are as follows:

- "Milim": A complete, accurate, comprehensive and portable
morphological analyzer and lemmatizer for modern Hebrew (there is an
estimated 70 million of word-forms in Hebrew). The program takes as
input any word (string of characters) in Hebrew and outputs the
set of all its (linguistically correct) grammatical analyses,
including: root, dictionary entry, part-of-speech, gender-number for
nouns and adjectives, mode-tense-person-gender-number for verbs,
attached prepositions, attached pronouns (including
person-gender-number of the pronoun), and more.
Milim recognizes all common modes of Hebrew spelling
(defective - "hasser" and plene - "male") and also
some extra-linguistic units such as acronyms (abundant in Hebrew),
abbreviations, and frequent proper nouns (of persons, places, products).
The program, a library of subroutines in C, takes a few hundred K's,
and can analyze about 1,000 words per second on a Pentium PC.

- "Katvan" (spelling checker): Unlike English, an adequate
spelling checker for Hebrew can not consist of long lists of
words with some rudimentary suffix stripping, and has to be based on a
morphological analyzer. Katvan is an accurate and
comprehensive Hebrew spelling-checker based on Milim, that recognizes
both the "defective" and "plene" spellings, and can correctly convert
from one mode to the other (it also suggests corrections to flawed
strings). Katvan was chosen by Microsoft and Word Perfect to be
the standard spelling-checker for their Hebrew word-processors.

- "Nakdan" (Vocalizer): A program that, given a word-form and its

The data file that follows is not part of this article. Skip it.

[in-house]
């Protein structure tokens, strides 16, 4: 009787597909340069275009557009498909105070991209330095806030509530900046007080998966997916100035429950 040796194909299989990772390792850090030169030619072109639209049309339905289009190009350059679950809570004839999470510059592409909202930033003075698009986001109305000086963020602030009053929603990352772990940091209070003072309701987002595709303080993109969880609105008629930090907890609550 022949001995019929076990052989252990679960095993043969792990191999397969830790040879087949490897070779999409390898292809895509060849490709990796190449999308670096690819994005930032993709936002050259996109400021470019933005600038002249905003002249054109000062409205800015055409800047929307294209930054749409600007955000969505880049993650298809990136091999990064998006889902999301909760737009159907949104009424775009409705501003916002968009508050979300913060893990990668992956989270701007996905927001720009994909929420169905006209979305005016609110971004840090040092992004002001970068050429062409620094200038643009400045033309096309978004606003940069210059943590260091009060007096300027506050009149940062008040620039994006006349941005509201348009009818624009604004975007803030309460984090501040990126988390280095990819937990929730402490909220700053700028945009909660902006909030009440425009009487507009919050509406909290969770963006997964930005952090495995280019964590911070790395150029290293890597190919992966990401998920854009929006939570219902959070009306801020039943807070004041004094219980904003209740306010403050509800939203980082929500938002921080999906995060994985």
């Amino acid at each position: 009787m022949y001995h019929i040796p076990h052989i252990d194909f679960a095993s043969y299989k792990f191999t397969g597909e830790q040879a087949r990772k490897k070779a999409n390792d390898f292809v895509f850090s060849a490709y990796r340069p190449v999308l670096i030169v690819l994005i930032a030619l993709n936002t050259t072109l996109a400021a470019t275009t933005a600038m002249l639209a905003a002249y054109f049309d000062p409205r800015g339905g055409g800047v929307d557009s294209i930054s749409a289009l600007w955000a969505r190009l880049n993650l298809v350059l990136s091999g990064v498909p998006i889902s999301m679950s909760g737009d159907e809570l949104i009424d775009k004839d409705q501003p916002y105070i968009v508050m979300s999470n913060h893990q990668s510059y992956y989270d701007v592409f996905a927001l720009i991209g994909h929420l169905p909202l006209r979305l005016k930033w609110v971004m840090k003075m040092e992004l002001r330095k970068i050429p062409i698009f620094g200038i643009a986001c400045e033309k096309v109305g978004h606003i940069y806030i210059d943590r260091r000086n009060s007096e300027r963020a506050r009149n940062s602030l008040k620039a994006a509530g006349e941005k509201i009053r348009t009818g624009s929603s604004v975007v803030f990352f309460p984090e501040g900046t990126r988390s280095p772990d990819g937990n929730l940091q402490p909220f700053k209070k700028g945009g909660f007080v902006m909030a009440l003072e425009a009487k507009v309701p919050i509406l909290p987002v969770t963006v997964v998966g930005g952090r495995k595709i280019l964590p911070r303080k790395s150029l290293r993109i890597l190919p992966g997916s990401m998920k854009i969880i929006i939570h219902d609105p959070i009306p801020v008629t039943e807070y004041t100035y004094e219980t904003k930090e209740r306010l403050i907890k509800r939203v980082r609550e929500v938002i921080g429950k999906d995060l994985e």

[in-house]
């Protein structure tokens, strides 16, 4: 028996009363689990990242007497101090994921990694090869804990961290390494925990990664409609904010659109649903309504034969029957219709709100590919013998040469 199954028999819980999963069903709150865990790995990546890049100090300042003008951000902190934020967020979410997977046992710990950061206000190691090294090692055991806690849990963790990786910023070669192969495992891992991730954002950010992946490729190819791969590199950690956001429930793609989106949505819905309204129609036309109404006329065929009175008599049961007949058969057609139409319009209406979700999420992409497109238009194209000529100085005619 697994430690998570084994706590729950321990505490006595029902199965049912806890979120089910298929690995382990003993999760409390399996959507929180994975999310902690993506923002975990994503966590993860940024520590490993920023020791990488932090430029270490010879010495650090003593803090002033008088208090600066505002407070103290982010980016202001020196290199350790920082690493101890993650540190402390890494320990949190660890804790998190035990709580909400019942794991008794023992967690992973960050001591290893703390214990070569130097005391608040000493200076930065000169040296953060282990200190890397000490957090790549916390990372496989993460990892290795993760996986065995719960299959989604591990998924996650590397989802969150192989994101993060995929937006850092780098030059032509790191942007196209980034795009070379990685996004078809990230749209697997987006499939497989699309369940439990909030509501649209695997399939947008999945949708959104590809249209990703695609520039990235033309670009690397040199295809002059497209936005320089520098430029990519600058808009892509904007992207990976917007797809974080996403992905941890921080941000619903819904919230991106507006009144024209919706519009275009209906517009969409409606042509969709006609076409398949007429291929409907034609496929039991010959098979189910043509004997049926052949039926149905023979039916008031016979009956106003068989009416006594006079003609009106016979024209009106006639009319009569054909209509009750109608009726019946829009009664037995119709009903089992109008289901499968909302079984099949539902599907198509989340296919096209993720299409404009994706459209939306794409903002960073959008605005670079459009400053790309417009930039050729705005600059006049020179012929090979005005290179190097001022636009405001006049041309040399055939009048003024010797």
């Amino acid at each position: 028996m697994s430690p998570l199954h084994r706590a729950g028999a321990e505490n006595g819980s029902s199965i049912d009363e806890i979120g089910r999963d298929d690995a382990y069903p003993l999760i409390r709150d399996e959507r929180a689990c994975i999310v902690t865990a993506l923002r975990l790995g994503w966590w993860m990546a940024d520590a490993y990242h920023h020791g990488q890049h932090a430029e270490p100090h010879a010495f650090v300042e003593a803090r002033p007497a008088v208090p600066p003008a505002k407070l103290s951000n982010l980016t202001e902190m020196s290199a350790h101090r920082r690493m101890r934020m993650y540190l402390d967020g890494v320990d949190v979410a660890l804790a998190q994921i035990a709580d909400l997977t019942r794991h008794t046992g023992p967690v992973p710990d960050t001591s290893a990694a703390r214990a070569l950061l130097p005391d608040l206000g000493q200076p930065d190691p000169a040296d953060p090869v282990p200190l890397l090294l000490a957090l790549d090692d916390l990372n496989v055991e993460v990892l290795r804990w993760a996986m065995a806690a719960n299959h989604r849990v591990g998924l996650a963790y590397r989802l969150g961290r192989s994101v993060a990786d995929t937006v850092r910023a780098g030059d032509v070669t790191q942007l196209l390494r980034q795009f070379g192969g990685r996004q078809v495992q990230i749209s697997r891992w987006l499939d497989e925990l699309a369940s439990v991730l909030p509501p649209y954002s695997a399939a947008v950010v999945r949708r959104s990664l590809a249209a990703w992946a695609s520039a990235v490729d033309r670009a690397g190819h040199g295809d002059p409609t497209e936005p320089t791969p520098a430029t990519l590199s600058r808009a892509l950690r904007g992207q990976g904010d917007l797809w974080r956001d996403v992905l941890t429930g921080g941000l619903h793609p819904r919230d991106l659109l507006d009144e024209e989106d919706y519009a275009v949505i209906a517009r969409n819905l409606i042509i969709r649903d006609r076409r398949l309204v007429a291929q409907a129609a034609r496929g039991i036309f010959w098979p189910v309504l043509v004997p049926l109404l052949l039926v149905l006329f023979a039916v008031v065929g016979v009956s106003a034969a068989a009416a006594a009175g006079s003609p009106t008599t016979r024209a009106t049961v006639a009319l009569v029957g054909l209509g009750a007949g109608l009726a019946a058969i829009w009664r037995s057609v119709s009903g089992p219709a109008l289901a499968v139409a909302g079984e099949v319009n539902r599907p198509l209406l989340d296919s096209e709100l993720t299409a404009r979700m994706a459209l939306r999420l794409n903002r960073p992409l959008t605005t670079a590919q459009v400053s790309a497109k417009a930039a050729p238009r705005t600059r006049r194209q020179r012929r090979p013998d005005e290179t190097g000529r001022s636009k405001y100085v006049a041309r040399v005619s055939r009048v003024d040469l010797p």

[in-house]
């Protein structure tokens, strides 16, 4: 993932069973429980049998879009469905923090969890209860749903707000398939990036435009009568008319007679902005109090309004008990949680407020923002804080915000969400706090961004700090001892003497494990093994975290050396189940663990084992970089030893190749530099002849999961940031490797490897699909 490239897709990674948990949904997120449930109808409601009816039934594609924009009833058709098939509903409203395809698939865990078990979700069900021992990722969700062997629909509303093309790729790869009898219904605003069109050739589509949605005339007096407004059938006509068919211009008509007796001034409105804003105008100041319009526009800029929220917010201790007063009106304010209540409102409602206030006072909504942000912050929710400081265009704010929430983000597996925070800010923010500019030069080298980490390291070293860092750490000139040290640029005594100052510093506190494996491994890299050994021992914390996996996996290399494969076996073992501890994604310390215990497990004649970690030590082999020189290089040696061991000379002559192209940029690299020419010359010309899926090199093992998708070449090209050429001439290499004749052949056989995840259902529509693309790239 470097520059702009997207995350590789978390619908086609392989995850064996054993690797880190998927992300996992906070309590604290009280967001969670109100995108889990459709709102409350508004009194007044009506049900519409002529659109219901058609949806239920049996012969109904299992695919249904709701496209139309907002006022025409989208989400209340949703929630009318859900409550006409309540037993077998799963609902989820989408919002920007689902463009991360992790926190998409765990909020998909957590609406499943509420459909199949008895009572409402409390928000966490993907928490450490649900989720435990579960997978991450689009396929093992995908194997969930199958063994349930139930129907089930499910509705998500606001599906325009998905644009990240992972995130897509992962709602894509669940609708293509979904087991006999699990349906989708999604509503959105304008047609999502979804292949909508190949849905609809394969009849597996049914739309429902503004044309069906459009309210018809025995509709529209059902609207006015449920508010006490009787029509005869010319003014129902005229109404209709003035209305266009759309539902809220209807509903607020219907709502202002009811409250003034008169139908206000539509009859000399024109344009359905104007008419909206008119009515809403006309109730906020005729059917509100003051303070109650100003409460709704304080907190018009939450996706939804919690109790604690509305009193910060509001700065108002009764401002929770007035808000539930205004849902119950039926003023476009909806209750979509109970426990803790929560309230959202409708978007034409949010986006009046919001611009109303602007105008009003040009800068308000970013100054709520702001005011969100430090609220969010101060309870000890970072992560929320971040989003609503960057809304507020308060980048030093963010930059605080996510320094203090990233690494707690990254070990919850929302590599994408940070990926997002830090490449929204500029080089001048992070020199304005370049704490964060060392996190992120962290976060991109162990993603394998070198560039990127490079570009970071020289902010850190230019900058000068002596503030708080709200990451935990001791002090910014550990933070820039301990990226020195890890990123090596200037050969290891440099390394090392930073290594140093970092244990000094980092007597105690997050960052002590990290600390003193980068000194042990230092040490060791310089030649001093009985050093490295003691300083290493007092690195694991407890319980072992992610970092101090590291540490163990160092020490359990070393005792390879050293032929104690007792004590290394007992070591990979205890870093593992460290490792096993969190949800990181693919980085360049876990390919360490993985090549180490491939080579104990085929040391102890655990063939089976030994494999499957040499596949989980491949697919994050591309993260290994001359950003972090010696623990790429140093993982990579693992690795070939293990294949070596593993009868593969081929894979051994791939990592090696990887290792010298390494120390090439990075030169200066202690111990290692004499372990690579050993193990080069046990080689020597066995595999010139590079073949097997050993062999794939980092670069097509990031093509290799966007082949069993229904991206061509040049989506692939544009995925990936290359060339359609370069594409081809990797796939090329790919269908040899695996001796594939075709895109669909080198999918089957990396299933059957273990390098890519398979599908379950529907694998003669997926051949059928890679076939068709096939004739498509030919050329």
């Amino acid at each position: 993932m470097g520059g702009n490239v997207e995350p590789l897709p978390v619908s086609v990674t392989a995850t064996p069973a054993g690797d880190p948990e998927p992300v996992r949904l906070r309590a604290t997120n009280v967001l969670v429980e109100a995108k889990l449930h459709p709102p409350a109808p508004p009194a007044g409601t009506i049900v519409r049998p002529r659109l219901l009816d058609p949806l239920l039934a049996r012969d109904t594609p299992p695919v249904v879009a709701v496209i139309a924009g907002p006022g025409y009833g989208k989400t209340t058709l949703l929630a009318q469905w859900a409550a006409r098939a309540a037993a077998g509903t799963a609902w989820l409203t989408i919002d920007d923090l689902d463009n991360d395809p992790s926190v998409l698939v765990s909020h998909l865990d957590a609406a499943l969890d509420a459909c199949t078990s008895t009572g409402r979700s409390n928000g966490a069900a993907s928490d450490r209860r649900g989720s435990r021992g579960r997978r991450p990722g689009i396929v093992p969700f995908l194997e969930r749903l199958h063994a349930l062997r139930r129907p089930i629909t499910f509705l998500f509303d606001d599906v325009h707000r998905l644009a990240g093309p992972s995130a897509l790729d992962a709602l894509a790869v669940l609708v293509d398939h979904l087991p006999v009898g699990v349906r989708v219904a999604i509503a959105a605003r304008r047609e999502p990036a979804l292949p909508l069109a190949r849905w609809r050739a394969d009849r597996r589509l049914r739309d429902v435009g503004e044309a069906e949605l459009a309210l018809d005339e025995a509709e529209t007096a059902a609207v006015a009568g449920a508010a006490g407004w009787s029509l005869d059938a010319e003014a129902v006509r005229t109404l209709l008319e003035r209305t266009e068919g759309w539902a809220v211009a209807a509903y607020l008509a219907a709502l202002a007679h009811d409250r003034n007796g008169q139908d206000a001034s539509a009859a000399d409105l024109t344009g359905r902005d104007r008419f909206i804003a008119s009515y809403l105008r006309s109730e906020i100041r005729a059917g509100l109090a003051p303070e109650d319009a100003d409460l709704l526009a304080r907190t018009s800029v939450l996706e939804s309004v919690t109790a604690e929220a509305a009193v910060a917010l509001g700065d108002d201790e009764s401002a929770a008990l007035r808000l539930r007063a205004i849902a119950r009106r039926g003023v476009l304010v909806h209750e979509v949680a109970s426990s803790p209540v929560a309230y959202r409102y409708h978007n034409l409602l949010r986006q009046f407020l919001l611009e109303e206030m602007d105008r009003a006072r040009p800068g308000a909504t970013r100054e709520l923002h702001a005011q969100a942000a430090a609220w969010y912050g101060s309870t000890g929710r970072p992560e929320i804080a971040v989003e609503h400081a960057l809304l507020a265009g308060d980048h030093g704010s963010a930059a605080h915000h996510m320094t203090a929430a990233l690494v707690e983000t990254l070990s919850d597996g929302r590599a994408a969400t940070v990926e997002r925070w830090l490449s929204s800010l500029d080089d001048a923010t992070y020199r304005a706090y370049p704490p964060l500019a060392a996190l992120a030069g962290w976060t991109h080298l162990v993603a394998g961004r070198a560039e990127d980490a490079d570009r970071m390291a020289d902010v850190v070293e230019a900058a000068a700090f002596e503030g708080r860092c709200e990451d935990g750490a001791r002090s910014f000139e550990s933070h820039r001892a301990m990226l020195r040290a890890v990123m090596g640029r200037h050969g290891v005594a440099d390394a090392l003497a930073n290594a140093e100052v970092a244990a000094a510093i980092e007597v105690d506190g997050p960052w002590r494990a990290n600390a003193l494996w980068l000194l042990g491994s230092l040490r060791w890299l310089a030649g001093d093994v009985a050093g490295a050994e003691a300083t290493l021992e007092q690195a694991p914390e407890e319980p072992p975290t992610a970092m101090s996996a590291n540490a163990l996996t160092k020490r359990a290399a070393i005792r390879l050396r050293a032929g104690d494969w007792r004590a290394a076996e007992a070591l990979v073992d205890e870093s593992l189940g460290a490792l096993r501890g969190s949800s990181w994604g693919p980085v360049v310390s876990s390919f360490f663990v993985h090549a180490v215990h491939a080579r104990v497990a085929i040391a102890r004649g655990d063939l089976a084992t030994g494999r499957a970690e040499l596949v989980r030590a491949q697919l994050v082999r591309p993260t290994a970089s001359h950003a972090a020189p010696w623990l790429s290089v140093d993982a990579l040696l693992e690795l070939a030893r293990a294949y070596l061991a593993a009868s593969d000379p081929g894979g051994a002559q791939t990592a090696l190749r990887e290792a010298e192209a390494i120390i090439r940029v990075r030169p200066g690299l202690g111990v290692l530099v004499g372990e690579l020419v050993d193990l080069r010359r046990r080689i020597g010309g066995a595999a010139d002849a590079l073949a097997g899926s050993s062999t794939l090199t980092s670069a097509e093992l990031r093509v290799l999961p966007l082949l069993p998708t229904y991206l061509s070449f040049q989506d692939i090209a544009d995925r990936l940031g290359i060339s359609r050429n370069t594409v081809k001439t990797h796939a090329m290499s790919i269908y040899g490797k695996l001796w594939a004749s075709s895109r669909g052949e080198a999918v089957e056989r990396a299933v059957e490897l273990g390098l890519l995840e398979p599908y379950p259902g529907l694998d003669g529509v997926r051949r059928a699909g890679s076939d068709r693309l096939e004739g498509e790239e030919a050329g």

grammatical analysis, will output its (unique) vocalization
(including long and short vowels, stresses, etc.) according to
the rules of grammatical Hebrew vocalization. Given any word in Hebrew
(without context), the program will activate "Milim" to get all its
possible morphological analyses, and will attach to each of
them the appropriate vocalization, thus producing as output the set of
all (linguistically correct, context-free) possible vocalizations of
that word.

- "Nakdan-Text" (Text Vocalizer): Given a sentence in Hebrew,
this program will vocalize it, by first activating "Nakdan" to find
all possible morphological analyses and attached vocalizations of
every word in the sentence, then choosing, for every such word,
the "correct" context-dependent one, using short-context syntactical
rules as well as some probablistic and statistical modules.
The program works with a 95% accuracy, and is available, e.g., as an
on-the-shelf add-on to Microsoft Hebrew Word.
After installation, any Word document (or even book), can be
vocalized by just marking it and clicking on the pertinent icon;
the vocalization is done online, and the document can be printed
with the diacritic vocalization points on any (Word-supported)
printer. Proofreading and correcting the erroneous vocalizations
are very easy and do not require a professional linguist (as is the
case generally with manual vocalization).
Nakdan-Text is an essential step for Text-to-Speech applications in
Hebrew; without such vocalization, computerized "reading" is
obviously impossible.

- "Hamilon" (The Dictionary): A new dictionary of Hebrew,
built a-priori on modern lexicographical principles and with an
architecture that is easy to use and embed in computerized processing
contexts. Radically different in philosophy and approach from the
available classical dictionaries of Hebrew, the Rav-Milim dictionary is
synchronic (rather than historical), descriptive (rather than
normative, although bad usage is clearly tagged as such),
comprehensive - covering all registers of the language (from the
literary to the slang and vulgar) and all strata (from the biblical
to the modern) - but not exhaustive (omitting historical curiosities,
discarded inventions, etc) and user-oriented. Following the new
sensitivity to meaning-in-context acquired by the extensive
processing of large corpora, the full and rich spectrum of the
different meanings of an entry is deployed, and usage examples
for every (non-encyclopoedic) entry, carefully designed to highlight
its appropriate sociolinguistic context, are given. For each entry,
the family of its related terms (words with the same root and the
same semantic field) is detailed. Special attention is given to
collocations (a generic term used here loosely for compound nouns,